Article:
of losses. Other losses included those occasioned by voluntary liquidation, absorption of a member bank by a nonmember bank, the conversion of a national bank to a state
bank, and the withdrawal of state member banks.
Group Banking and Membership
The comparatively recent development of group banking
raises the question of its effect upon membership in the
Federal Reserve system. The outstanding group banking
system in the Second Federal Reserve district has been the
Marine Midland Corporation, with headquarters in Buffalo,
which comprised72 twenty-two banks widely scattered over
the State of New York. Although it has been the policy of
the officers of this group not to cause the banks affiliated
with it to withdraw from the Federal Reserve,73 it appears
that they look with more favor upon having their larger
banks belong to the Federal Reserve, leaving the smaller
ones to be "taken care of" by correspondent banks. The
president of the Marine Midland Corporation in testifying
72

February, 1933.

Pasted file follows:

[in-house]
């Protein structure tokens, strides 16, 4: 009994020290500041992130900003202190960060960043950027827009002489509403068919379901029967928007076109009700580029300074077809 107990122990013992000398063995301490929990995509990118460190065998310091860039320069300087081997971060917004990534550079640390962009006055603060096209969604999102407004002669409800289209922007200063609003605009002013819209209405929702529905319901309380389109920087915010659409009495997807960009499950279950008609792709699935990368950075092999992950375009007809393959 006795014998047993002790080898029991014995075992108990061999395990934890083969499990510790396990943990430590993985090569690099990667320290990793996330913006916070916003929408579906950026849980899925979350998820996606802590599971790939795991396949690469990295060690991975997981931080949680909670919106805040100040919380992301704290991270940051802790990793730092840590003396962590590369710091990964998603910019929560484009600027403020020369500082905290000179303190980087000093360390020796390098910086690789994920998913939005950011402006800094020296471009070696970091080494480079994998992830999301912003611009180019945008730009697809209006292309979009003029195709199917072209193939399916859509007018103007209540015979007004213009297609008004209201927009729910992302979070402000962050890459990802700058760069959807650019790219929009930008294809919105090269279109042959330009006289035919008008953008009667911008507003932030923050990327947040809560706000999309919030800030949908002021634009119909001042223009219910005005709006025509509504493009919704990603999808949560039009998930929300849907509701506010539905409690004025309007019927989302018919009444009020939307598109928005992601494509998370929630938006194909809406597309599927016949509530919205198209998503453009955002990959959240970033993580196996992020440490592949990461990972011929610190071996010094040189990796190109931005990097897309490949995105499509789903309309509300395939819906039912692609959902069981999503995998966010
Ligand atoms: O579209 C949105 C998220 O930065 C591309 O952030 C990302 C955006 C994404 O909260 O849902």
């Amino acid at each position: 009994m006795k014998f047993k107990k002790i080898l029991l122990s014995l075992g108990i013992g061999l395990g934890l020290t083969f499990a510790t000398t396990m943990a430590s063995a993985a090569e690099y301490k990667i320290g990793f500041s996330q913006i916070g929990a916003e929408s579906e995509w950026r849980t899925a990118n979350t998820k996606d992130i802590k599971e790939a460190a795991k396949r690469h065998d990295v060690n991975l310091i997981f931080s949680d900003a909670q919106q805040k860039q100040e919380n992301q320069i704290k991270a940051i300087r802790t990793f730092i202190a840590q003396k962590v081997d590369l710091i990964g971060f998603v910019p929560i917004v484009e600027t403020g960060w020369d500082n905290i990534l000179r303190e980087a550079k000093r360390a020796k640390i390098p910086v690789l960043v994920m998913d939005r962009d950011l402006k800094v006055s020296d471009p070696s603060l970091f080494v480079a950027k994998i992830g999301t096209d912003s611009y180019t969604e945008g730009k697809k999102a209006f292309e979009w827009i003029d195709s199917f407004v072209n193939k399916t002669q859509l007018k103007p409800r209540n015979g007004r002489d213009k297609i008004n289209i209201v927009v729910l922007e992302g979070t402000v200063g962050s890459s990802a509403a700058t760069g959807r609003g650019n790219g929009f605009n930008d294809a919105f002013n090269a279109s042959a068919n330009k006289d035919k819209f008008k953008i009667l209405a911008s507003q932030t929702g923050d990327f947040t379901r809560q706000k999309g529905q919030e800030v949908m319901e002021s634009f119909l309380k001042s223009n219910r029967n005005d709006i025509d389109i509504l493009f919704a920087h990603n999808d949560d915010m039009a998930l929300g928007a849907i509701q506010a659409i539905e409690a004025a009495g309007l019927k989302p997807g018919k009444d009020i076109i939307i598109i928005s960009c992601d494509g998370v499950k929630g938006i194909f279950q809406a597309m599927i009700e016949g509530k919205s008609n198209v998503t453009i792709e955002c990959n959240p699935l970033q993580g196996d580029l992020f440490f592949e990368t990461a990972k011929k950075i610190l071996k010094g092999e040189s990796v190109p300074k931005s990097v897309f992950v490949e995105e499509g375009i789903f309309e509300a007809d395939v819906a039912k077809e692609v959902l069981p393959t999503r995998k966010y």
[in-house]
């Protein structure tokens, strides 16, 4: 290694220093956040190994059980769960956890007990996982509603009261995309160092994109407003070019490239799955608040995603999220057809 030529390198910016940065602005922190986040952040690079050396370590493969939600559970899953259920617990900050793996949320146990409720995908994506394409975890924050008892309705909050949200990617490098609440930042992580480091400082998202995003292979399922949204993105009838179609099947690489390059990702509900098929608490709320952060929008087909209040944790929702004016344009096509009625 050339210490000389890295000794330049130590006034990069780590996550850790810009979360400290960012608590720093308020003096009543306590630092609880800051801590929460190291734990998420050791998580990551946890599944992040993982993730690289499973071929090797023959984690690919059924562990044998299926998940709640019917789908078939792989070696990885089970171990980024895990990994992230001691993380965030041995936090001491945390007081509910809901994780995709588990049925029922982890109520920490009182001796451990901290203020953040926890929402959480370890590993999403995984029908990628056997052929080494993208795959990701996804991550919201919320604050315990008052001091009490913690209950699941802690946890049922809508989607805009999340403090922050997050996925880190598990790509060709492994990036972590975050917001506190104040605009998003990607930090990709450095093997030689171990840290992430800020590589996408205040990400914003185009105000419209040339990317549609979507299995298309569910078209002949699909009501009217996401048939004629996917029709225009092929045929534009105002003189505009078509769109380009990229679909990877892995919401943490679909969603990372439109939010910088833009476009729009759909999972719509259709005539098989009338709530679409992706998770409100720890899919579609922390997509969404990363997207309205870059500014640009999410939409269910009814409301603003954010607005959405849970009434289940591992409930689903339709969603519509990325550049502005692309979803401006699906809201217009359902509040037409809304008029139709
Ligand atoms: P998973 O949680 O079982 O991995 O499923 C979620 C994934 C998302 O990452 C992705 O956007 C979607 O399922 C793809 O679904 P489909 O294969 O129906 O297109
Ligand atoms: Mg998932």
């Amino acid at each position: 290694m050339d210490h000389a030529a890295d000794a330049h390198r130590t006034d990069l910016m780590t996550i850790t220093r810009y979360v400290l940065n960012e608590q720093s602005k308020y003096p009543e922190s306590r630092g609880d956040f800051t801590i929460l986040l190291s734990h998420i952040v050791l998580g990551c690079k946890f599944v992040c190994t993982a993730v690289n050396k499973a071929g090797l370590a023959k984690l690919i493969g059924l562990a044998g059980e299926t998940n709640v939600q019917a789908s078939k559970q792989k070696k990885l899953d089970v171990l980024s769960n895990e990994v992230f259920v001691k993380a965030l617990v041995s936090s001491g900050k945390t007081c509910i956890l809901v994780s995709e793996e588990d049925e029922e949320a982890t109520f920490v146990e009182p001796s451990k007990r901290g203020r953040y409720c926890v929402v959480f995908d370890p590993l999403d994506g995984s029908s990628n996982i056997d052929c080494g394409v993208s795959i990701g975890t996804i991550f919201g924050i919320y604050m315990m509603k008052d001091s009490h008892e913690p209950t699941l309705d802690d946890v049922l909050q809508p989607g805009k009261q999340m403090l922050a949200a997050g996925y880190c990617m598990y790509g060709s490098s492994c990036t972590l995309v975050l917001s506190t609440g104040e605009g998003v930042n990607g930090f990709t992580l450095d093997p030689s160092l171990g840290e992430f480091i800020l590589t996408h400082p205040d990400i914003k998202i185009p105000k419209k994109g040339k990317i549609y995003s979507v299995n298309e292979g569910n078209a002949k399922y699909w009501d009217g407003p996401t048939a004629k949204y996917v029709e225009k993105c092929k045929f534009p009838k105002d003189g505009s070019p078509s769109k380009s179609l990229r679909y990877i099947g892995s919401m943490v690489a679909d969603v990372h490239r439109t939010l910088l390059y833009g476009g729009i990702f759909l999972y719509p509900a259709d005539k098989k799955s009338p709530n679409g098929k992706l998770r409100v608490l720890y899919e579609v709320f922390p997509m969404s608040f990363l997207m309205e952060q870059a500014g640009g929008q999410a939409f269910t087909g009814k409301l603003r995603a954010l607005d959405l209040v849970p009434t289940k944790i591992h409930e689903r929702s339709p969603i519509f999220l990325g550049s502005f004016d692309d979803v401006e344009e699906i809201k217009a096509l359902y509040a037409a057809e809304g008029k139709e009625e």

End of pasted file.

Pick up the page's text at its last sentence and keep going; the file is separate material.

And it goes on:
Hearings before the Committee on Banking and Currency, House of
Representatives, 71st Congress, 2nd Session, under EL Res. 141, on Branch,
Chain, and Group Banking, 1930, Vol. II, Part 9, pp. 1250-1251. (Hereafter
cited as Hearings on Branch, Chain, and Group Banking, 1930.)
73




158 CENTRAL BANKING UNDER FEDERAL RESERVE SYSTEM
TABLE 6

MEMBER BANKS IN SECOND FEDERAL RESERVE DISTRICT
CHANGES IN MEMBERSHIP*
19I4f
MEMBERSHIP, FIRST OF YEAH
ADDITIONS

Organization of national bank
Conversion of non-member to national
Admission of state bank and trust
companyResumption following suspension
Transferred from Third Federal ReBerve District (national banks)
Transferred from First Federal Reserve District (national banks)
Other additions
Total additions

480

1918

1919

1920

1921

613

622

670

723

753

784

1915 1916 1917
479

0

6

9

10

2

19

29

21

0

2

0

2

0

0

5

1

0
0

1
1

1
0

44
0

56
0

20
0

18
0

3
1

0

131

0

0

0

0

0

0
0
0

0
0

0
0

15
0

0
0

0
0

0
0

0
0

0

141

25

56

58

39

52

26

0
0
0
0
0
0
1

3
1
0
2
0
0
1

2
3
0
3
8
0
0

1
0
0
1
6
0
0

5
0
0
0
0
0
0

3
3
0
2
1
0
0

14
1
0
1
2
3
0

12
0
1
0
0
2
0

LOSSES

Merger between member banks
Voluntary liquidations
Suspension and insolvencyAbsorption, member by non-member
Conversion, national to non-member
Withdrawal, state member
Other losses
Total losses^
N E T CHANGE
MEMBERSHIP, END OF YEAR

National
State bank and trust company
Percentage of national banka
Percentage of state banks and trust
companies

8
1
16
7
-1
+134 +9 +48
670
613 622
479
624
479
612 620
0
2
1
46
99.8 99.7 93.1
100.0
0.0

0.2

0.3

6.9

5

9

21

15

+53

+30

+31

+11

723 753
784 795
622
631
650
662
122
134
133
101
86.0 83.8 82.9 83.3
14.0

16.2

17.1

16.7

* Data for the years 1915-1927, 1929 compiled from Annual Reports of Federal Reserve